A private online video GP consultation service has been found to be delivering unsafe care in a damning report by the Care Quality Commission.

The regulator’s report into the online service Push Doctor found the service to be neither safe or effective.

Push Doctor charges patients £25 for a 10-minute video consultation. Manned by GPs working in their spare time it carries out up to 100,000 consultations a month.

The report found blood thinners and antidepressants had been dished out without patients first being given the correct monitoring and blood tests.

Doctors from the service were also temporarily banned from treating children after some were found not to identify young patients.

Manchester-based Push Doctor has hit back against the CQC findings, and Eren Ozagir, chief executive and founder, said “we found a number of factual inaccuracies, which we are formally disputing and working with the CQC currently to correct”.

The CQC report highlighted inappropriate prescribing of modafinil, a drug commonly used to treat narcolepsy, to a 29-year olf man to help keep the patient awake at work.

“Modafinil is not licensed for this use and an ECG [electrocardiogram] is required before initiation which was not done. It is associated with a risk of dependence on the drug.”

Push Doctor is one of 39 online providers of primary care registered with the CQC. Since last October the CQC has been providing more scrutiny for digital health services.

The CQC’s report also found that GPs working for the online service had prescribed high-risk medicine such as blood thinners without appropriate patient checks, and urgent action was taken to prevent Push Doctor treating children without appropriate checks first being undertaken.  It has now been introduced.

A total of 137 prescriptions were also dispensed for items on the provider’s ‘do not prescribe’ list in the last 12 months.

Further criticisms were made of the IT systems and record keeping at the service.  Of 36 medical records reviewed some key fields were missing including diagnosis, “there was no recording of any observations made by the clinician such as if the patient appears to have difficulty with breathing” and the report notes that reported problems with IT systems did not appear to have been resolved. “In addition, proper clinical assessments and red flag symptoms were not always recorded.”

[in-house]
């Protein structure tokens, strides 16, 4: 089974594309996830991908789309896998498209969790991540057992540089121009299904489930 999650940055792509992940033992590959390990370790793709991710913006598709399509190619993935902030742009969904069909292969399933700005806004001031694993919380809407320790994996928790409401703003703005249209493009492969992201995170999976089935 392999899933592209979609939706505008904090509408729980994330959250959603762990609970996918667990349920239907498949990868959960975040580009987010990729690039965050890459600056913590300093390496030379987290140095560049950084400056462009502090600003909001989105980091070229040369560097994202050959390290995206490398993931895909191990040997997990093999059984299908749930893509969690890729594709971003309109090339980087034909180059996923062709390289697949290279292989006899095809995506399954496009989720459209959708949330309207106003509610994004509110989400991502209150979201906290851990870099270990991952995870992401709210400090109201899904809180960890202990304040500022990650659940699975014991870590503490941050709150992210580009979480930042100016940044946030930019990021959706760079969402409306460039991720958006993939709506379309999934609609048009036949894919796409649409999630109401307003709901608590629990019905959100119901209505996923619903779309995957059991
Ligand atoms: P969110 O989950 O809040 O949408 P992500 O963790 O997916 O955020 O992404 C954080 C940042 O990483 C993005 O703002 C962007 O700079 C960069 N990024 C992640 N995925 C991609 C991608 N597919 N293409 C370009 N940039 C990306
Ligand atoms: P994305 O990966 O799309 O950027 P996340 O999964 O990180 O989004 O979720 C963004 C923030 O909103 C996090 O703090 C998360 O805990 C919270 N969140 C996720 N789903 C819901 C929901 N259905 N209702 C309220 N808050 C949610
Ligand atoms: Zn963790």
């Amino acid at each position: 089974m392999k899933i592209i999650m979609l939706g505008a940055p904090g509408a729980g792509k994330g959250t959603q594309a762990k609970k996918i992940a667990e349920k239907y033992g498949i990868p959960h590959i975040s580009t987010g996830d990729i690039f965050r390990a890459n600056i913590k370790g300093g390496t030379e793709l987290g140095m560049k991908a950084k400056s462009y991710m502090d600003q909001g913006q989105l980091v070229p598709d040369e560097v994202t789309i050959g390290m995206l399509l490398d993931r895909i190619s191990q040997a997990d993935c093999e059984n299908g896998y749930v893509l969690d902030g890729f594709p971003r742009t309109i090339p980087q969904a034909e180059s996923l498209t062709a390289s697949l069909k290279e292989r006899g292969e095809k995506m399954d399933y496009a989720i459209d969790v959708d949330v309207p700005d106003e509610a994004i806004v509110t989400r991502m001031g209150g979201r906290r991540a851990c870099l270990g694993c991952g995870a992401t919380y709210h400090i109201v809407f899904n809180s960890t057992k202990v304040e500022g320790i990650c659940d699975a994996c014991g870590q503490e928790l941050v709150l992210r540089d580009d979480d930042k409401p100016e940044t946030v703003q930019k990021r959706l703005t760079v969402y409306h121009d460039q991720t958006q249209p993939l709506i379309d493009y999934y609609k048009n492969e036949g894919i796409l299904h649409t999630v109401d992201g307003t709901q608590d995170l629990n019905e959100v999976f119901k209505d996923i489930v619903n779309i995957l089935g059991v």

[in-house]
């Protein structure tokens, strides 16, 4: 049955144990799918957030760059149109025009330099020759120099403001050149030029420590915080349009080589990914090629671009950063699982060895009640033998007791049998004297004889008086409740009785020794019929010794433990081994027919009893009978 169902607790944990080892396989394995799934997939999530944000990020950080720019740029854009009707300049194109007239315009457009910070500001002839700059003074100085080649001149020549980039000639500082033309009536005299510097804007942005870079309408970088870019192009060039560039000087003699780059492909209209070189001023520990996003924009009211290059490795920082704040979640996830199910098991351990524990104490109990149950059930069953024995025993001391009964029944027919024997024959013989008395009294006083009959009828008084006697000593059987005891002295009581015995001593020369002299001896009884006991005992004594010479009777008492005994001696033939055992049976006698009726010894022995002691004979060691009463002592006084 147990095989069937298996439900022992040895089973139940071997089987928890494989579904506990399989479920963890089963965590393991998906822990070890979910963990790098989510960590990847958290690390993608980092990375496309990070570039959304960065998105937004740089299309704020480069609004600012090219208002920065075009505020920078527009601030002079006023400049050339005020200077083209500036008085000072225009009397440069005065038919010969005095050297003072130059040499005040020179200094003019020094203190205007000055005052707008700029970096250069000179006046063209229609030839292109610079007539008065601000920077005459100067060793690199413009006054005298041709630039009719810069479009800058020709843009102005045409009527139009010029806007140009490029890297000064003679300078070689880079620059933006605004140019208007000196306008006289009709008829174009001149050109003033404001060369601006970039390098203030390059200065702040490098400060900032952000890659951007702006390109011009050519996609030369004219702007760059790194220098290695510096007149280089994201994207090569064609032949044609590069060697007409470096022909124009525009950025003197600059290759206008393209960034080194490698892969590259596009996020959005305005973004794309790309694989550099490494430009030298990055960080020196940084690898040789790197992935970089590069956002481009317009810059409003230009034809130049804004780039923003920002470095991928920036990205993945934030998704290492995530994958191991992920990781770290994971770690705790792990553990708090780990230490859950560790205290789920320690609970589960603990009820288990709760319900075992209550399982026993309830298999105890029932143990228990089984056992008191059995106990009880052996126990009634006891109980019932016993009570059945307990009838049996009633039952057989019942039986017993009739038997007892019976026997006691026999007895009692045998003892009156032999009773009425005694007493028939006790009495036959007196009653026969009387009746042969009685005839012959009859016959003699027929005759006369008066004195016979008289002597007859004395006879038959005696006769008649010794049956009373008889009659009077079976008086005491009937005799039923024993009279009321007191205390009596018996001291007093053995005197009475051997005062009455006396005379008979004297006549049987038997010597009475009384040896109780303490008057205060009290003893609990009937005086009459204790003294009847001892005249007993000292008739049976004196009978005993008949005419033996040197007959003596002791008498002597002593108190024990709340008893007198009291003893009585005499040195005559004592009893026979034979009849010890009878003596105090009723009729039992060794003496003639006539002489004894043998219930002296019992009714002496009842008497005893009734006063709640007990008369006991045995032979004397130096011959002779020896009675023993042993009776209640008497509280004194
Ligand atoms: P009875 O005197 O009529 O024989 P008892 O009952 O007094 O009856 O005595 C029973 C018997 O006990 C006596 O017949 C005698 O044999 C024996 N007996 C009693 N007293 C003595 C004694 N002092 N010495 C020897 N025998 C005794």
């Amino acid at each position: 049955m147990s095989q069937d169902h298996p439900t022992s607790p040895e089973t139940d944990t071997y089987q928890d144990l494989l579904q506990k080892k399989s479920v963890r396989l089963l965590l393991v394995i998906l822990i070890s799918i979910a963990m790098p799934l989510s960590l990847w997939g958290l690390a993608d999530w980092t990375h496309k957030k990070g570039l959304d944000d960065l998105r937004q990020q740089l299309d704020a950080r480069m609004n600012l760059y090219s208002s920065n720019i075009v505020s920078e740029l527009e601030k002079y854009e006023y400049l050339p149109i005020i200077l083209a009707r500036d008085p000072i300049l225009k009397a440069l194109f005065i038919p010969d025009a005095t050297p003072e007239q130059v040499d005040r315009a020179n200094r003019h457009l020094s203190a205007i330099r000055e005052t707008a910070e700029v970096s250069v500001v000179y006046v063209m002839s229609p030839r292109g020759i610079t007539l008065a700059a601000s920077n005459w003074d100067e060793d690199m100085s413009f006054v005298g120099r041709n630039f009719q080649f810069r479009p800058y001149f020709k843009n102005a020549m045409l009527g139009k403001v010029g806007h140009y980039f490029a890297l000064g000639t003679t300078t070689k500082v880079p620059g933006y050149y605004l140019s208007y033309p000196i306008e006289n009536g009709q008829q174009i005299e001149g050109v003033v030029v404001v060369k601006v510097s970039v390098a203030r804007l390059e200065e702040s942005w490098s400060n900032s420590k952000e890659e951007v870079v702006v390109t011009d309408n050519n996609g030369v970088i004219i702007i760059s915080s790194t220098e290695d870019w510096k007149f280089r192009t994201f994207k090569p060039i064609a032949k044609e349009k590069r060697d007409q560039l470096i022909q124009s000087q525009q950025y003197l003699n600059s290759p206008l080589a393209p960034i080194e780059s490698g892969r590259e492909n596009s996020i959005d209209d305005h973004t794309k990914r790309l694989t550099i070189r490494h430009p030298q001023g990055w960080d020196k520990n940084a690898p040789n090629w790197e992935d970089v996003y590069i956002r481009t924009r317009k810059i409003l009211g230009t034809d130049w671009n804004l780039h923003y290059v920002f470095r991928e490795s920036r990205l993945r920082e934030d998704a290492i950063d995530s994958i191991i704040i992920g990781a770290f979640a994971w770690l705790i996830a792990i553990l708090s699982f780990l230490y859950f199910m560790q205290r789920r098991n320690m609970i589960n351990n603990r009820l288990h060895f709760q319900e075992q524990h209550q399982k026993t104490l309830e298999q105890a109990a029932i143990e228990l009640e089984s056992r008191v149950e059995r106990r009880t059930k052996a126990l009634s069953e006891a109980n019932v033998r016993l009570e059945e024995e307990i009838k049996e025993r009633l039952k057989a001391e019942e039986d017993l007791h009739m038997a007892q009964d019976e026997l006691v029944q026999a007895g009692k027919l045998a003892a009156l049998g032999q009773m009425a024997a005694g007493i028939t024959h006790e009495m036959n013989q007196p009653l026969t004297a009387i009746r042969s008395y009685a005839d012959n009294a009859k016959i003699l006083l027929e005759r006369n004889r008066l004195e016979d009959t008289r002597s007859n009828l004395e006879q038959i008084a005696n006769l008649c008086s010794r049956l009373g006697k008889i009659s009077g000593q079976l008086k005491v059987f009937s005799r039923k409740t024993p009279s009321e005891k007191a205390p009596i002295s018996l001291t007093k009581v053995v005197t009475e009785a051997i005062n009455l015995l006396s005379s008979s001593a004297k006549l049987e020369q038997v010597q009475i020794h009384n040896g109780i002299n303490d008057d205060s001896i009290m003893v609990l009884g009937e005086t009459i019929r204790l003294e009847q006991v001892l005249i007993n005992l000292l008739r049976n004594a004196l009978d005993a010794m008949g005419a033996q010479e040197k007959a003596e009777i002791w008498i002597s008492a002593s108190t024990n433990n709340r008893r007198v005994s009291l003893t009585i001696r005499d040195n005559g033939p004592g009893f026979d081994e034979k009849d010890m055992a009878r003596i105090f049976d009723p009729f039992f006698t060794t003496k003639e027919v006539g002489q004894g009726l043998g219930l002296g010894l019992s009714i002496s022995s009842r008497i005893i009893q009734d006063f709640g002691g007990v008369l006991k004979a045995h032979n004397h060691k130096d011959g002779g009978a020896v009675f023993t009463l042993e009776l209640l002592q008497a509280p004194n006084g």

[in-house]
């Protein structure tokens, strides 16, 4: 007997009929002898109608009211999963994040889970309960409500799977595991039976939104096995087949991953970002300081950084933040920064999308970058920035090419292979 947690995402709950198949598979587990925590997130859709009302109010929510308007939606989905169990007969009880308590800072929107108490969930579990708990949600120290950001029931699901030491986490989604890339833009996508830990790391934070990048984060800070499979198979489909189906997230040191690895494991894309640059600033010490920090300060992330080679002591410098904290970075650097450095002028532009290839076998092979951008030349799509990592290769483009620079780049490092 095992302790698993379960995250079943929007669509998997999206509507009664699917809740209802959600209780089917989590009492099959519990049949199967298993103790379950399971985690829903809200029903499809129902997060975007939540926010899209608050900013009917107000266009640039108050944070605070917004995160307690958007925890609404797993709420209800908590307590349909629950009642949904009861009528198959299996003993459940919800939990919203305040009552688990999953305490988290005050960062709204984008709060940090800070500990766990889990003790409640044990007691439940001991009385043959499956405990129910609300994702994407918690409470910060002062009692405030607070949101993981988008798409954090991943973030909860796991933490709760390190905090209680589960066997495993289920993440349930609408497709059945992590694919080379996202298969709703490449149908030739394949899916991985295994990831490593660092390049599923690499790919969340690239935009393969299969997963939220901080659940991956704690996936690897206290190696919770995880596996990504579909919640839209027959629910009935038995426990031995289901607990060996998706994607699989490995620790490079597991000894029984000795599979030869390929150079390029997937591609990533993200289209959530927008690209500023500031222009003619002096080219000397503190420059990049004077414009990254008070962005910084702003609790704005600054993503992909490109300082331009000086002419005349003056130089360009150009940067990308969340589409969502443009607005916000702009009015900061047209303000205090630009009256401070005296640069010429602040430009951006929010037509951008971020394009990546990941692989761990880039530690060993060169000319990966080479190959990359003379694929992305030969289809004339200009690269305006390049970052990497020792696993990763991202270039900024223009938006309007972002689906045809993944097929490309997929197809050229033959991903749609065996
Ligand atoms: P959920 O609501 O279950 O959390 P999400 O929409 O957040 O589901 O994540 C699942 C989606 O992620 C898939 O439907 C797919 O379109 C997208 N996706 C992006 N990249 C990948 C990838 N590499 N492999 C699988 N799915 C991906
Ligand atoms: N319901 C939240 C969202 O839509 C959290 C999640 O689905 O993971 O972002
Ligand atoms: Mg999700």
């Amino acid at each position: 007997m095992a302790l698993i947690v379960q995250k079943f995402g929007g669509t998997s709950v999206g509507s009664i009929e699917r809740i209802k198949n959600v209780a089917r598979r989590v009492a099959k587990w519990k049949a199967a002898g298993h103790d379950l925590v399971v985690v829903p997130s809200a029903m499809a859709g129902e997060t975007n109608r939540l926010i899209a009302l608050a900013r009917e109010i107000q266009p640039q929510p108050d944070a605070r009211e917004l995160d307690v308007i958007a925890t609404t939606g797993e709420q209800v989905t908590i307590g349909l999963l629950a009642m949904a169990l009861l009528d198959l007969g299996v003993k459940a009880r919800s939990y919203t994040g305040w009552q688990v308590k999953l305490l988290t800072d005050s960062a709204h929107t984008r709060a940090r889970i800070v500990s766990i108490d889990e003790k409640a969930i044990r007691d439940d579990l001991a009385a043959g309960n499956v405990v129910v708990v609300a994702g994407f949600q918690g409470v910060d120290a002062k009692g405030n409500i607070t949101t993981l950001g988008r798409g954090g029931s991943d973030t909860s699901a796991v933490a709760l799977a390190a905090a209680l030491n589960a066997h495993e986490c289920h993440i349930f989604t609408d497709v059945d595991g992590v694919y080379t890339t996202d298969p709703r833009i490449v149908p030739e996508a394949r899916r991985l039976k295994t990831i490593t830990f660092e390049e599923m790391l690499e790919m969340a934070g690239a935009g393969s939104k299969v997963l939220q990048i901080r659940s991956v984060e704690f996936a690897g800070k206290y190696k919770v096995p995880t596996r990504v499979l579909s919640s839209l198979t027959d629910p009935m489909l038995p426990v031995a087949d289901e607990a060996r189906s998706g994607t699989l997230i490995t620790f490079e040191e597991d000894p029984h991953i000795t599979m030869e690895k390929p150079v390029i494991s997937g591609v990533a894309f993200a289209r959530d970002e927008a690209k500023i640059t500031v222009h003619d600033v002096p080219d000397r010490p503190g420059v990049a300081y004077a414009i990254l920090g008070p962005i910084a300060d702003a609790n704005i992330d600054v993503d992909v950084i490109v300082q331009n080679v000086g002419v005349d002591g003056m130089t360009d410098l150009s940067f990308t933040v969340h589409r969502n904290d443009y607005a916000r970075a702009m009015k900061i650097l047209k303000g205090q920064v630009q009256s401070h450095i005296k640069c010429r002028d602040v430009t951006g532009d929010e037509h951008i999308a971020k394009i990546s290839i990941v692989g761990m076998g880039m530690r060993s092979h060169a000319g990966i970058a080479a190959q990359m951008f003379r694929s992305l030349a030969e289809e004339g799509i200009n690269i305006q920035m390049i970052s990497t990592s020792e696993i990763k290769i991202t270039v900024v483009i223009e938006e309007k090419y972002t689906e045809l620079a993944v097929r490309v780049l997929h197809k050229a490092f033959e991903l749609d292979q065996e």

Other online primary care service providers have passed their CQC inspection, such as Babylon Health. This company is currently working with NHS England in a NHS 111 app pilot in London and is also on the NHS app library.

However, other digital services have failed the CQC inspection. HR Healthcare Ltd. and MD Direct were suspended following inspection as the two providers were found to have widespread failings to provide safe care.

Andy Miah, chair in science communication and digital media at the University of Salford, responded to the CQC report by saying that current regulations need to adjust to meet changing patient’s needs.

“While Push Doctor is responding to this desire to find more effective ways for us to reach out to health care professionals, the CQC reminds us of how complex this process is, and how crucial it is to ensure that digital provision is well-regulated.”

“People’s lives today are lived in digital and physical spaces and a more blended approach to provision would benefit health care tremendously, not just financially, but also in terms of the quality of care. However, we still have a lot to learn about how best to care for people through such digital environments.”

“Present day policies and rules need modifications and patients and doctors need to evolve to ensure that high quality care is ensured.”

In the CQC’s April board papers, it spoke about the “significant concerns” it had around digital primary care services and said it hoped to complete inspections by autumn 2017.

In March, the CQC released a joint statement with the General Medical Council, the General Pharmaceutical Council and the Medicines and Healthcare products Regulatory Agency warning patients to act with caution when buying medicines online.

Steve Field, chief inspector of general practice at the CQC, said at the time: “We know that these websites can present convenient ways for people to access advice, treatment and medication”.

“However some services may be putting patients at risk. We are particularly concerned that risks to patients may not always be appropriately assessed or managed when they buy medicines online.”

Push Doctor told Digital Health News in October 2016 that patients in the Woodlands Practice covered by NHS Oldham CCG have been accessing the technology for free in the form of Push NHS since 2014. Normally the company charges £20 for each ten-minute appointment.

Ozagir did not elaborate on what his concerns with the report were, but said, “irrespective of the disputed CQC report, we have always implemented a very strict set of internal procedures to ensure that each one of our patients receive nothing but the safest and most reliable care”.

Digital Health News understands that before publication of reports into any health and care provider, the CQC goes through a process of factual accuracy checking with the provider.

Push Doctor says it employs GPs who often carry out online consultations remotely from their home.